The clinical characteristics of all patients were as follows: 1) The latent period was between 10 hours and 22 hours; 2) the initial symptoms were gastrointestinal irritation including nausea, vomiting, abdominal pain, diarrhea, etc.; 3) 36–72 hours post-consumption of wild mushroom, liver function damage appeared and a death occurred as a result of acute liver failure; 4) about a week after of symptomatic support treatment, the liver function of the patients gradually recovered; and 5) there were no fever symptoms in the course of disease. The development of clinical symptom was consistent with the characteristics of acute toxic liver damage (1-3).
The clinical manifestations of poisoning patients are shown in Table 2.
Clinical characteristics Xinchang Zhuji Keqiao Total Patients with gastrointestinal irritation Nausea and vomiting 5 2 2 9 Abdominal pain 6 2 2 10 Diarrhea 6 2 1 9 Patients with liver function damage Glutamic-pyruvic transaminase (GPT/ALT) and glutamic-oxaloacetic transaminase (GOT/AST) 6 (Up to 55 times higher) 2 (Up to 110 times higher) 2 (Up to 25 times higher) 10
Table 2. The clinical manifestations of the poisoned patients in the 3 areas.
The patients’ plasma samples from their first day in the hospital were collected. The mushroom toxin α-amanitin in samples were detected by liquid chromatography with tandem mass spectrometry (LC-MS/MS). The toxins were found in 8 patients’ plasma samples. The contents of α-amanitin in plasma were between 0.016–1.11 ng/mL. The toxins could not be detected in 2 patients’ plasma samples 30 hours and 50 hours post-consumption of the mushrooms. The toxins were found in 2 patients’ urine samples 62 hours and 51 hours post-consumption and the contents were 0.069 ng/mL and 1.24 ng/mL, respectively.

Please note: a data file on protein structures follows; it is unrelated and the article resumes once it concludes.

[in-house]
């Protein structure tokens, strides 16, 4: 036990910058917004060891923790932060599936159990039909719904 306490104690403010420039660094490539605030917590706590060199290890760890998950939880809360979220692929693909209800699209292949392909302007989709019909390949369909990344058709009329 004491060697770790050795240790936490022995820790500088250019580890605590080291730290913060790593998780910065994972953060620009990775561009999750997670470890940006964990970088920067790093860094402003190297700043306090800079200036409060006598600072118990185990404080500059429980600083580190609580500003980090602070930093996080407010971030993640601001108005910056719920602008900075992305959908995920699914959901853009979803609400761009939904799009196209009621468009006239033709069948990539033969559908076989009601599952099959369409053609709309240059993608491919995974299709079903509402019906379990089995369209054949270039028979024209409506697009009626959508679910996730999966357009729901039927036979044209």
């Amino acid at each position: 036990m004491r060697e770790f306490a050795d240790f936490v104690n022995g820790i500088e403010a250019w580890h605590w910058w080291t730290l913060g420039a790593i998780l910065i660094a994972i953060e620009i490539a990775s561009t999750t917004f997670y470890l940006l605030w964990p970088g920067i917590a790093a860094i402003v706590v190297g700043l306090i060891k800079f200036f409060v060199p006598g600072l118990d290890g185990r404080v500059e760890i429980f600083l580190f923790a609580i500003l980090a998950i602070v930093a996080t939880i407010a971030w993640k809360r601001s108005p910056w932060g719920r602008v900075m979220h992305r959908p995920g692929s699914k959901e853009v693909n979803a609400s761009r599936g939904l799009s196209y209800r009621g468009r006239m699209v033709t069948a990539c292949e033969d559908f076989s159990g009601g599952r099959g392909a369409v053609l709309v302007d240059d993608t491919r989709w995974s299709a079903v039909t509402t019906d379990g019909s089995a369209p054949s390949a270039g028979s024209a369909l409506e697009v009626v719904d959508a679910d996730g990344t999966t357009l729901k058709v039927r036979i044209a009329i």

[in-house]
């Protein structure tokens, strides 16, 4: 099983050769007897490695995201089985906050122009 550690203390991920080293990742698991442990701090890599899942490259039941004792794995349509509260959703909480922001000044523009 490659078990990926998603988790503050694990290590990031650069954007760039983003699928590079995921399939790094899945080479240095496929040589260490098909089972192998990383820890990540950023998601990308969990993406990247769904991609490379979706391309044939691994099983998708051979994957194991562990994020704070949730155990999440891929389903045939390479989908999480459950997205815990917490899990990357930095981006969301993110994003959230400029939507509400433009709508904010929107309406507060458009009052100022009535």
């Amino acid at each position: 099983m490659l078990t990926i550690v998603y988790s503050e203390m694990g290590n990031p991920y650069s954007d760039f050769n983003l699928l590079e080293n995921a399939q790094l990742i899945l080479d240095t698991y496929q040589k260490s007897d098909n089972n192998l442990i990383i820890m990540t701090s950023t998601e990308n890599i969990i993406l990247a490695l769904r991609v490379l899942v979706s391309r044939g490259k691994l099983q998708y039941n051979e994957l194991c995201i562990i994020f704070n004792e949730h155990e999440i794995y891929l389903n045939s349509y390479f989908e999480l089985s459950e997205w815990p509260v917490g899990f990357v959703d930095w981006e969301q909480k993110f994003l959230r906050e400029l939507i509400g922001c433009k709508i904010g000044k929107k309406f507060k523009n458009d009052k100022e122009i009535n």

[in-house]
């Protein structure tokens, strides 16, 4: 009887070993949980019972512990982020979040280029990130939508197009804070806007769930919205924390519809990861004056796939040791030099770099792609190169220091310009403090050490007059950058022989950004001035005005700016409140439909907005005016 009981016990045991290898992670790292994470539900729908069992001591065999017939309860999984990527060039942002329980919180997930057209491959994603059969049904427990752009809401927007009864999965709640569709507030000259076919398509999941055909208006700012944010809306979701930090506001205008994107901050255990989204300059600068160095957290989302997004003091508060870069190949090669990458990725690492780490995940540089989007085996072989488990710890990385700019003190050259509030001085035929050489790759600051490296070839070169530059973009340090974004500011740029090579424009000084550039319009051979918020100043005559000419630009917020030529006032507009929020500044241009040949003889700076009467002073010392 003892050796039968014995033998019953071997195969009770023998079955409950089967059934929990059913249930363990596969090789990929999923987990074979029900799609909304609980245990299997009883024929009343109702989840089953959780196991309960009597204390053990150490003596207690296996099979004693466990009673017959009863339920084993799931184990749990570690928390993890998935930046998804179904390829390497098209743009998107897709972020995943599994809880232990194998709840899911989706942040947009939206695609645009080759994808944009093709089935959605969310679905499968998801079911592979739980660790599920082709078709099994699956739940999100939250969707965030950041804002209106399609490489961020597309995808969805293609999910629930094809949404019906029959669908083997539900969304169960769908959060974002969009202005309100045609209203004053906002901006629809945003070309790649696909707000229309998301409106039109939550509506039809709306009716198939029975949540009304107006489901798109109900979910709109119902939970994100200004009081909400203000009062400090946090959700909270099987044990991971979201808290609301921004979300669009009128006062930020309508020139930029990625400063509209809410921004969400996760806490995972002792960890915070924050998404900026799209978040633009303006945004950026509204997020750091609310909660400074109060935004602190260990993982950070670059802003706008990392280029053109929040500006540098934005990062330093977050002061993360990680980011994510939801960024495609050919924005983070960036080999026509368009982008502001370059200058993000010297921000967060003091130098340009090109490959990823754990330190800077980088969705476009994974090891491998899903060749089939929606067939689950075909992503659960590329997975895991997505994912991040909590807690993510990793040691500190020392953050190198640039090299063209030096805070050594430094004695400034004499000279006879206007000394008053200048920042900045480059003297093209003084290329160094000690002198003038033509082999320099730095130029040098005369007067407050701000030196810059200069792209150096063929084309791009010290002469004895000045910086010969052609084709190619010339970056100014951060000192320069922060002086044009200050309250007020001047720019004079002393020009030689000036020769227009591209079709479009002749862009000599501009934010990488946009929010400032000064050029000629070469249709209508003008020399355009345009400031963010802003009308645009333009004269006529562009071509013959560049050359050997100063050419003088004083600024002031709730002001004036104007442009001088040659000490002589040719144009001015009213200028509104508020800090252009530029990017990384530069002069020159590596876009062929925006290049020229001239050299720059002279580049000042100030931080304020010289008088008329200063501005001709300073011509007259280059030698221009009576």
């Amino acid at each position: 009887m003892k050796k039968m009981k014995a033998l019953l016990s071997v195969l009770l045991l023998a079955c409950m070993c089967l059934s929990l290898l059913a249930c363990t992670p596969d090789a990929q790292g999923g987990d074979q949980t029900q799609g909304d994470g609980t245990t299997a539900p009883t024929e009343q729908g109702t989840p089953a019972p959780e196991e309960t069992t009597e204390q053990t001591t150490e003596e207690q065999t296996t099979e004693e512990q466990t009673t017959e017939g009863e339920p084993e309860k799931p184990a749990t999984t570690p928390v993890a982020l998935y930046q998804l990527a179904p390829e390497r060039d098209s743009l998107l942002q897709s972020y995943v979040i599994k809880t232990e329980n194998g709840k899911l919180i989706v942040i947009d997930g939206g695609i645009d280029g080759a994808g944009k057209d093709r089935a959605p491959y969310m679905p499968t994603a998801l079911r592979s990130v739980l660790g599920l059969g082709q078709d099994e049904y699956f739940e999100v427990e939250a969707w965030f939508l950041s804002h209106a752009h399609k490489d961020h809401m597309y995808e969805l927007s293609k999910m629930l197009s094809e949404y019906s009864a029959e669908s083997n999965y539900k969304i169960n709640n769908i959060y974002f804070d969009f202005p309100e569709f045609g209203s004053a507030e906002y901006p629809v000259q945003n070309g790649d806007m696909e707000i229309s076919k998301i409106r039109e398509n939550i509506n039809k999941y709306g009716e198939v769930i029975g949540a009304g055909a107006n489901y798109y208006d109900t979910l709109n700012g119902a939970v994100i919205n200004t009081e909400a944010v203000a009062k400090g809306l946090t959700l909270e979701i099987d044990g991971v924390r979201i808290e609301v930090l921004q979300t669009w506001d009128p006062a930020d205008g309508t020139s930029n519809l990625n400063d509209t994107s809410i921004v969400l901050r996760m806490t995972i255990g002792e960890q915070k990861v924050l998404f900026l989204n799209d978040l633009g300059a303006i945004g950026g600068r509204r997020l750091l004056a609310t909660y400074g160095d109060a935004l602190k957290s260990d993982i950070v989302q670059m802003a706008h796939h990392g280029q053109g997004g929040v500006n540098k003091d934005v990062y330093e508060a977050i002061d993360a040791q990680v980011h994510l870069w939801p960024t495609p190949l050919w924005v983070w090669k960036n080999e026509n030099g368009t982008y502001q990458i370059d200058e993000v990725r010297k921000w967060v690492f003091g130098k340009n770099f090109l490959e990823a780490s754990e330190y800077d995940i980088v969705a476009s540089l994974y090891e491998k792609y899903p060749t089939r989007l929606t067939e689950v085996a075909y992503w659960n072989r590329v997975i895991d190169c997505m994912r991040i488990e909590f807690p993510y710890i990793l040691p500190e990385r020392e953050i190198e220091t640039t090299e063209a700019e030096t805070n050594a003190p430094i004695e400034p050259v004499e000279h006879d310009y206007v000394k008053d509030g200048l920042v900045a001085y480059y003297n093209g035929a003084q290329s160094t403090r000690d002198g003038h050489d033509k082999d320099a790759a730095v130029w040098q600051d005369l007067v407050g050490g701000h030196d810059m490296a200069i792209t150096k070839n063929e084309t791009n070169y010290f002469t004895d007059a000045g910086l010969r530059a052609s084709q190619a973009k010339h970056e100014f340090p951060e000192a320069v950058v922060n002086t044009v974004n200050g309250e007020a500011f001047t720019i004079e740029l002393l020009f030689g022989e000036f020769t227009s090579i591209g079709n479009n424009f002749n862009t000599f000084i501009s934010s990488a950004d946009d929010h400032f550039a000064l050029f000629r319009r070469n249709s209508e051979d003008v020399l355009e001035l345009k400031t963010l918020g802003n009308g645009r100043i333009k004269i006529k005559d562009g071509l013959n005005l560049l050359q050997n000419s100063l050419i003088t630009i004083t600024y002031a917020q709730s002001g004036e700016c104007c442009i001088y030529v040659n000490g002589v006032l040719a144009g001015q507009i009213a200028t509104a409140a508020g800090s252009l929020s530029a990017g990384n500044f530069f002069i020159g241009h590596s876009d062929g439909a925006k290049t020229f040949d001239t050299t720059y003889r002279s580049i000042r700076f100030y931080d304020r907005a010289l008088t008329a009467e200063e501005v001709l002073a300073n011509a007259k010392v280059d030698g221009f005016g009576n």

The wild mushroom samples were found to have α-Amanitin and β-amanitin, and the average contents in the dried samples were 8.63 mg/g and 2.57 mg/g, respectively.
Molecular identification was based on internal transcribed spacer (ITS) sequences. Based on morphological and molecular studies, the suspected mushroom was identified as Amanita rimosa (4-5) Figure 1. The contents of α-amanitin and β-amanitin in the sampled mushroom specimens were similar to those in previously reported Amanita rimosa (6).
Figure 1. Basidioma of Amanita rimosa (white bar=1 cm). Amanita rimosa grows on the ground in broad-leaved forest dominated by the Fagaceae family of trees. Basidiocarp: small; pileus: 3–5 cm in diameter, white to whitish, middle white to slightly darker; stipe: white to whitish; volva: white; limbate annulus: subapical, white.